Saturday, April 25, 2009

Credit Isn't The Only Thing Hurting Banks

I possess 20 years of commercial banking experience, 10 of those as CEO. Even though the industry has changed dramatically in the nearly 20 years I have been out of banking, I feel that I should be able to spot trends, analyze financial statements, and differentiate a good bank from a poor performer. This past year has shown that I can't.

Short positions on numerous financials made me a decent amount of money, but it could have been a fortune had I not always removed my position after a nice gain since they continued to trend downward. All the money I made on shorts, and then some, was lost on a bank turnaround that I was convinced I had figured out, National City. It's a long story, but suffice to say that I had twenty pounds of analysis that turned out to be faulty. 

Being a slow learner, I still follow the banks and look at opportunities. The sharp run up that the banks have experienced isn't sustainable. The yield curve is very lucrative at present and mortgage refinancing fees are plentiful. But in a de-leveraging economy good lending opportunities will be much scarcer than at peak earnings. Lower future earnings leads to lower P/Es and stock prices. Not to be forgotten are the huge loan losses that loom and the eventual dilution that will follow capital raising.

On top of the credit problems that bankers are dealing with, their buddies at the FDIC are adding to the banks misery. Since regulators have done such a poor job of controlling bank lending quality, on and off balance sheet, the FDIC Insurance Fund is in need of replenishment. Besides raising the deposit insurance fee, FDIC has levied a special assessment of 20 basis points. That is huge! At cocktails the other evening the president of a local 200MM bank told me his assessment was going to be $400,000! That is an immediate hit to earnings, or if the bank doesn't have earnings, book value.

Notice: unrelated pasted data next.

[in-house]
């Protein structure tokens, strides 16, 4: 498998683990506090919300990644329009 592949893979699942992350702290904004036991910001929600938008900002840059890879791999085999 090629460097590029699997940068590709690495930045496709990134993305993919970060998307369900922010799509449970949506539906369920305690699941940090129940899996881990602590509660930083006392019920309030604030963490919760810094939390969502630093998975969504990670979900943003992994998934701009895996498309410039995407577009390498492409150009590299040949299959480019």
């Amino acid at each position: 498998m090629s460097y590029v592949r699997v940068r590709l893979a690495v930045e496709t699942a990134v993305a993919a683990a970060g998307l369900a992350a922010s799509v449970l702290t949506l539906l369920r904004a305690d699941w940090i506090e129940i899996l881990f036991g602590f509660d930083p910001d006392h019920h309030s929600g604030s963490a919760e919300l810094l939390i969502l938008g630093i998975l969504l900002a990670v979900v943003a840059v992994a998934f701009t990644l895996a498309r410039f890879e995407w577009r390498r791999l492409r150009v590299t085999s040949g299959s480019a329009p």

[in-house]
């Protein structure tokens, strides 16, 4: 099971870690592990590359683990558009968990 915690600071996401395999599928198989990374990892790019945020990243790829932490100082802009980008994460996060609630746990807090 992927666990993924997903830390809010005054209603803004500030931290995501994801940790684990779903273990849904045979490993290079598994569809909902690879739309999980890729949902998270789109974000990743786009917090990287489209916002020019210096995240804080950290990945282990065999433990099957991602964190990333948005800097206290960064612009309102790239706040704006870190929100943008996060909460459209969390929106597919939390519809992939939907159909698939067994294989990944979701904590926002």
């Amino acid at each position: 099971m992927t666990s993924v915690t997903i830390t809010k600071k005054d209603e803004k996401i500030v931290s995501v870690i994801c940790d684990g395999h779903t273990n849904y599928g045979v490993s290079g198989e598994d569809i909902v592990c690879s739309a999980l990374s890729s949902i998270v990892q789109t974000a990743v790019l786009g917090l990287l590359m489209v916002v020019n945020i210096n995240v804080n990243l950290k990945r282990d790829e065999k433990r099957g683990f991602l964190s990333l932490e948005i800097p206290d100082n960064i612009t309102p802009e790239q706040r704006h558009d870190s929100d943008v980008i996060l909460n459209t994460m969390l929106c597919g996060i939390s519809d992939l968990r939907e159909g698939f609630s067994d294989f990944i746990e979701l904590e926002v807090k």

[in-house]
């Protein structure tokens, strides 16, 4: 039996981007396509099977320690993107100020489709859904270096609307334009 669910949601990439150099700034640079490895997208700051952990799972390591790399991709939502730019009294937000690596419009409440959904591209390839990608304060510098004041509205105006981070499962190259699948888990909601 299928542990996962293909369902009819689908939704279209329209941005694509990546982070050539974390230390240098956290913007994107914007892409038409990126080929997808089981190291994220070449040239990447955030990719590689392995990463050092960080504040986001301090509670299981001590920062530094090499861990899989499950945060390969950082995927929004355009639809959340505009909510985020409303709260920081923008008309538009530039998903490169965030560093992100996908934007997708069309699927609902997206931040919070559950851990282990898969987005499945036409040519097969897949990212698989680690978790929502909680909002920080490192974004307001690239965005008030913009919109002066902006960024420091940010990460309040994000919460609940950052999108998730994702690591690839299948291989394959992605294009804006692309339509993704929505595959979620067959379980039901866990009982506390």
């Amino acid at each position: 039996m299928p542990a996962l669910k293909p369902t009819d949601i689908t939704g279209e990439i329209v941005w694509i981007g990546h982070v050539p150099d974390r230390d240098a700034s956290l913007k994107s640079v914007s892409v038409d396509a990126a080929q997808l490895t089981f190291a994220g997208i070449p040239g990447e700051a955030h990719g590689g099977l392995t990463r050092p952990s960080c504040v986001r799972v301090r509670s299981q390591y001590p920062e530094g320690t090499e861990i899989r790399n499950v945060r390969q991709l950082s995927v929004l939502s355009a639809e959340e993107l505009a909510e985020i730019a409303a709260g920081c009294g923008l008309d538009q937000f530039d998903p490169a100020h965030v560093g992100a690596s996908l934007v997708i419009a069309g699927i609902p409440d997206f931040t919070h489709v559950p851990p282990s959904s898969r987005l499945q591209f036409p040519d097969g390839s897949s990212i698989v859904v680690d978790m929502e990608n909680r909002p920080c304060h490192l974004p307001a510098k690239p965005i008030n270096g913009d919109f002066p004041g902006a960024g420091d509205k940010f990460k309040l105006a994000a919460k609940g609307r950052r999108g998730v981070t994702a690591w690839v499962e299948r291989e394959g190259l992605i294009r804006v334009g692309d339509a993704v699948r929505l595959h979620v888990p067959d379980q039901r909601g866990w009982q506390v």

Our banks will be earnings constrained for some time.

After all the stress test publicity abates and banks possibly enjoy an upward run, the trend is likely to be down. Since I have proven to myself that i know nothing about the industry anymore, I intend to short selected regional banks and stay with those positions. But for heavens sake, don't follow any of my advise when it comes to banks.


prophets said...

funny post.

your early short position demonstrates that you might at least know more about the banks than some of the people who ran them (Stan O'Neil, Chuck Prince) and maybe even some who regulated them (Geithner) !

mistakes are part of investing... stick to principles and don't throw everything out the window because you are wrong a handful of times.

carry on.

The Crusty Credit Analyst said...

Prophts, my dog is smarter than today's generation of bankers. She lets me know when she needs to go outside to do her business. Today's banker just craps all over himself.

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